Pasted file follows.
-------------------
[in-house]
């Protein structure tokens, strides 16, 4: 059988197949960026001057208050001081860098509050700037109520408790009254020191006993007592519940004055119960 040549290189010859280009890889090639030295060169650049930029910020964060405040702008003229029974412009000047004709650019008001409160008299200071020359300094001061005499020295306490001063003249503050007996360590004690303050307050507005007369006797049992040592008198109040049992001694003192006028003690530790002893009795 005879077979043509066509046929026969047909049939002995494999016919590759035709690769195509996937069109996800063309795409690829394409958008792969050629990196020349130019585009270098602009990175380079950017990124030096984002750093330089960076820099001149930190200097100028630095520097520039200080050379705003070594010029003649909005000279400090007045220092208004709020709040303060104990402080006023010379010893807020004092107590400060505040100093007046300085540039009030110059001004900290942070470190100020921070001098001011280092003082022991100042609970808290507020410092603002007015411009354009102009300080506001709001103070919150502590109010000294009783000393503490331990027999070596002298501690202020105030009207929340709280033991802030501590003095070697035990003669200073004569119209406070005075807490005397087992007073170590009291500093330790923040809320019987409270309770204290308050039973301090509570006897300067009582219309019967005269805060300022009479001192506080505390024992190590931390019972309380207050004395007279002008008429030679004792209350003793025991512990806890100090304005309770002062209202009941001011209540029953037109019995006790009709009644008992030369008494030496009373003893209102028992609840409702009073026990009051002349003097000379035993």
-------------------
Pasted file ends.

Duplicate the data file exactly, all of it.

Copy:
[in-house]
């Protein structure tokens, strides 16, 4: 059988197949960026001057208050001081860098509050700037109520408790009254020191006993007592519940004055119960 040549290189010859280009890889090639030295060169650049930029910020964060405040702008003229029974412009000047004709650019008001409160008299200071020359300094001061005499020295306490001063003249503050007996360590004690303050307050507005007369006797049992040592008198109040049992001694003192006028003690530790002893009795 005879077979043509066509046929026969047909049939002995494999016919590759035709690769195509996937069109996800063309795409690829394409958008792969050629990196020349130019585009270098602009990175380079950017990124030096984002750093330089960076820099001149930190200097100028630095520097520039200080050379705003070594010029003649909005000279400090007045220092208004709020709040303060104990402080006023010379010893807020004092107590400060505040100093007046300085540039009030110059001004900290942070470190100020921070001098001011280092003082022991100042609970808290507020410092603002007015411009354009102009300080506001709001103070919150502590109010000294009783000393503490331990027999070596002298501690202020105030009207929340709280033991802030501590003095070697035990003669200073004569119209406070005075807490005397087992007073170590009291500093330790923040809320019987409270309770204290308050039973301090509570006897300067009582219309019967005269805060300022009479001192506080505390024992190590931390019972309380207050004395007279002008008429030679004792209350003793025991512990806890100090304005309770002062209202009941001011209540029953037109019995006790009709009644008992030369008494030496009373003893209102028992609840409702009073026990009051002349003097000379035993």